A Series of Tubes: Misunderstandings in Hydropower Governance and Optimization Modelling
AuthorZiaja, Sonya F. P.
AdvisorBauer, Carl J.
MetadataShow full item record
PublisherThe University of Arizona.
RightsCopyright © is held by the author. Digital access to this material is made possible by the University Libraries, University of Arizona. Further transmission, reproduction or presentation (such as public display or performance) of protected items is prohibited except with permission of the author.
AbstractThis dissertation explores a core tension in contemporary hydropower governance between two competing views: hydropower as a machine and as a geography. Policymakers rely on economic and engineering optimization models to plan energy system adaptations to climate change. The developers of those models tend to narrowly view the hydropower system as a combination of infrastructure and operations constraints that are knowable and replicable. They rely on quantifications of values to produce “optimal” outcomes given constraints. This is hydropower the machine. But more holistically, hydropower is a geography. Hydropower transforms waterways, implicating competing interests and values in limited resources: surface water and the landscapes it traverses. The first paper of this dissertation, published in Natural Resources Journal, takes an institutional economics lens to introduce the tension between the two views. Through an examination of two optimization models and an overview of hydropower law in California, that article argues that otherwise well-regarded and well-funded models of the hydropower system nonetheless fall short of informing policy because those models rely on an incomplete concept of governance. A partial resolution of the tension may be possible. The history of the development of one hydropower optimization model confirms the bulk of literature on co-production and collaborative science research. The participation of hydropower practitioners into the research and modelling process influenced the parameters and inputs to the model. And in doing so, the collaborative research produced a product that was credible, legitimate, and salient. As such, despite the mechanistic view of hydropower prevalent in the optimization model, the end result fit better within the immediate political context as communicated by the oversight committee. Additionally, the combination of formal rules for collaboration and the simultaneous creation of informal knowledge networks helped to bolster acceptability of the product. Even after formal processes and funding ended, the knowledge networks continued and were able to facilitate the eventual implementation of the model as a decision support tool. Yet, a closer look at just one aspect of hydropower governance—litigation in federal courts—reinforces the divide between hydropower the machine and the geography. A review of the past century of federal hydropower caselaw offers a window in to the multiple and evolving ways that water and energy law influence one another. Ultimately that history embraces variation as a core characteristic of hydropower governance, a condition which is at odds with the practical needs of modelling.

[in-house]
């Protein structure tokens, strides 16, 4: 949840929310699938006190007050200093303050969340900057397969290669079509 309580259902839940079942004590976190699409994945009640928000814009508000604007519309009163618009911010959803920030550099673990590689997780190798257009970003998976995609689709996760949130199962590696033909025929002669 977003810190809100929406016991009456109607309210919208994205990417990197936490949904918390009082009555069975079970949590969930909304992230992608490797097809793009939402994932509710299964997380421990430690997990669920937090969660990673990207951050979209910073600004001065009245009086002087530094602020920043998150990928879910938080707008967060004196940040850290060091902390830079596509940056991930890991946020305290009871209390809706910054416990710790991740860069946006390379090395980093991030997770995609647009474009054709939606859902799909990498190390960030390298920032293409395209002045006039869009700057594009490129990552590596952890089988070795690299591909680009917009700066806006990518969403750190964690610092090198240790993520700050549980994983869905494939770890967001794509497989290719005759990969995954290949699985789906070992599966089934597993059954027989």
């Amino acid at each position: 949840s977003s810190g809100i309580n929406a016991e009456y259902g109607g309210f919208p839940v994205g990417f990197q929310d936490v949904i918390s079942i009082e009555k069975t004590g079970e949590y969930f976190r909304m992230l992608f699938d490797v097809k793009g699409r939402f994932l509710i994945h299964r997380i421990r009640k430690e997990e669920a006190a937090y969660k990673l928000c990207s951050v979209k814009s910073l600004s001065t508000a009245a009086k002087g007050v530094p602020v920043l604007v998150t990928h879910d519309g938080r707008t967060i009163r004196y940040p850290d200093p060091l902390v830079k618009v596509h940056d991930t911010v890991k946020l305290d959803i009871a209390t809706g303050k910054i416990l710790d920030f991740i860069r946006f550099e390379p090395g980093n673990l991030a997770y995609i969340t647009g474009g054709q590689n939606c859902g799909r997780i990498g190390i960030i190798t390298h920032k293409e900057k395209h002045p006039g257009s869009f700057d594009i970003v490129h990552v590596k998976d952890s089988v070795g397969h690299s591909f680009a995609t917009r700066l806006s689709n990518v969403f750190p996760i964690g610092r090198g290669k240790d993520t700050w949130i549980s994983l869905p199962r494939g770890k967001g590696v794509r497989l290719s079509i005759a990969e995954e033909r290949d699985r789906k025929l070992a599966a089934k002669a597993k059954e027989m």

Degree ProgramGraduate College